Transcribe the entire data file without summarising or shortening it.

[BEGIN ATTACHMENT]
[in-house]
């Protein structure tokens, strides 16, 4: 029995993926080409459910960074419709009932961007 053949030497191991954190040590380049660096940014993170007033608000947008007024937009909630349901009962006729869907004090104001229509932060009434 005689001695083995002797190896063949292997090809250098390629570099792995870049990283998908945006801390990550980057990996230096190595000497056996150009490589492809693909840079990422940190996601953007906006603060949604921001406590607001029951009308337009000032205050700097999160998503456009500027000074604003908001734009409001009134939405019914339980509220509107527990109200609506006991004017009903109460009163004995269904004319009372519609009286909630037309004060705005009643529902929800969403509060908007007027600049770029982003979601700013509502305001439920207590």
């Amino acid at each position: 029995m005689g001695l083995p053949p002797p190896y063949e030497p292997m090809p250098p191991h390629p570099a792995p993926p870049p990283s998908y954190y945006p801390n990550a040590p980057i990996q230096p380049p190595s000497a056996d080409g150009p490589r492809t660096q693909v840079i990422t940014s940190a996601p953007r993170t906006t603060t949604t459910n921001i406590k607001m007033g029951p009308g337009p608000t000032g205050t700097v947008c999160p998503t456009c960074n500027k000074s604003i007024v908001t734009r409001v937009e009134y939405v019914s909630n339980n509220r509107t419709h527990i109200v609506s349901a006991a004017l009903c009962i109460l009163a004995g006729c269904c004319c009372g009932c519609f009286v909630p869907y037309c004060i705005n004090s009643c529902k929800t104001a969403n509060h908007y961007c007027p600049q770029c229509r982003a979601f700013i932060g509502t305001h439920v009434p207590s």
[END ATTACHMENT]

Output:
[in-house]
């Protein structure tokens, strides 16, 4: 029995993926080409459910960074419709009932961007 053949030497191991954190040590380049660096940014993170007033608000947008007024937009909630349901009962006729869907004090104001229509932060009434 005689001695083995002797190896063949292997090809250098390629570099792995870049990283998908945006801390990550980057990996230096190595000497056996150009490589492809693909840079990422940190996601953007906006603060949604921001406590607001029951009308337009000032205050700097999160998503456009500027000074604003908001734009409001009134939405019914339980509220509107527990109200609506006991004017009903109460009163004995269904004319009372519609009286909630037309004060705005009643529902929800969403509060908007007027600049770029982003979601700013509502305001439920207590």
């Amino acid at each position: 029995m005689g001695l083995p053949p002797p190896y063949e030497p292997m090809p250098p191991h390629p570099a792995p993926p870049p990283s998908y954190y945006p801390n990550a040590p980057i990996q230096p380049p190595s000497a056996d080409g150009p490589r492809t660096q693909v840079i990422t940014s940190a996601p953007r993170t906006t603060t949604t459910n921001i406590k607001m007033g029951p009308g337009p608000t000032g205050t700097v947008c999160p998503t456009c960074n500027k000074s604003i007024v908001t734009r409001v937009e009134y939405v019914s909630n339980n509220r509107t419709h527990i109200v609506s349901a006991a004017l009903c009962i109460l009163a004995g006729c269904c004319c009372g009932c519609f009286v909630p869907y037309c004060i705005n004090s009643c529902k929800t104001a969403n509060h908007y961007c007027p600049q770029c229509r982003a979601f700013i932060g509502t305001h439920v009434p207590s």